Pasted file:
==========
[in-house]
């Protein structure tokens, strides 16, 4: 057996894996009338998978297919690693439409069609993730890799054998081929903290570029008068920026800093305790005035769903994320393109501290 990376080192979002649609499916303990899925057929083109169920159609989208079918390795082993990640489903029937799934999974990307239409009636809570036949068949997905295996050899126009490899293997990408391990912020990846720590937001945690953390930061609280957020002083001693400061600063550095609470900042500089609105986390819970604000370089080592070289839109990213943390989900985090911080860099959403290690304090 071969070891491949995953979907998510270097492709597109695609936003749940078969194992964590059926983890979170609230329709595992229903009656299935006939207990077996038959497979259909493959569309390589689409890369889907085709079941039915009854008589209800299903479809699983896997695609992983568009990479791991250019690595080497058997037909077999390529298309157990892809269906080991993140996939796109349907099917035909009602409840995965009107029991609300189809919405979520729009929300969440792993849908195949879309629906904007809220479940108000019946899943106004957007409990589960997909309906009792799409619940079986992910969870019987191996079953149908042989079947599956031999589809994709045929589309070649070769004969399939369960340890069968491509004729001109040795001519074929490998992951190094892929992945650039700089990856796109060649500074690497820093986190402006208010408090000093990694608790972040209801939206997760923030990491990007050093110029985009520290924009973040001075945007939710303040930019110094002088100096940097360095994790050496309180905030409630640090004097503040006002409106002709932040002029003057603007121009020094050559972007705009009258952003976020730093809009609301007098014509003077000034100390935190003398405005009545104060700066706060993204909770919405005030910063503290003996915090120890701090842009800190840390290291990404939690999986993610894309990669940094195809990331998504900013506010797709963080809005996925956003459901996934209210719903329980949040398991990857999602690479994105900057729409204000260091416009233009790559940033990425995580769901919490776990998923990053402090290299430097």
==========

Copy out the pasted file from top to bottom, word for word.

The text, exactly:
[in-house]
């Protein structure tokens, strides 16, 4: 057996894996009338998978297919690693439409069609993730890799054998081929903290570029008068920026800093305790005035769903994320393109501290 990376080192979002649609499916303990899925057929083109169920159609989208079918390795082993990640489903029937799934999974990307239409009636809570036949068949997905295996050899126009490899293997990408391990912020990846720590937001945690953390930061609280957020002083001693400061600063550095609470900042500089609105986390819970604000370089080592070289839109990213943390989900985090911080860099959403290690304090 071969070891491949995953979907998510270097492709597109695609936003749940078969194992964590059926983890979170609230329709595992229903009656299935006939207990077996038959497979259909493959569309390589689409890369889907085709079941039915009854008589209800299903479809699983896997695609992983568009990479791991250019690595080497058997037909077999390529298309157990892809269906080991993140996939796109349907099917035909009602409840995965009107029991609300189809919405979520729009929300969440792993849908195949879309629906904007809220479940108000019946899943106004957007409990589960997909309906009792799409619940079986992910969870019987191996079953149908042989079947599956031999589809994709045929589309070649070769004969399939369960340890069968491509004729001109040795001519074929490998992951190094892929992945650039700089990856796109060649500074690497820093986190402006208010408090000093990694608790972040209801939206997760923030990491990007050093110029985009520290924009973040001075945007939710303040930019110094002088100096940097360095994790050496309180905030409630640090004097503040006002409106002709932040002029003057603007121009020094050559972007705009009258952003976020730093809009609301007098014509003077000034100390935190003398405005009545104060700066706060993204909770919405005030910063503290003996915090120890701090842009800190840390290291990404939690999986993610894309990669940094195809990331998504900013506010797709963080809005996925956003459901996934209210719903329980949040398991990857999602690479994105900057729409204000260091416009233009790559940033990425995580769901919490776990998923990053402090290299430097």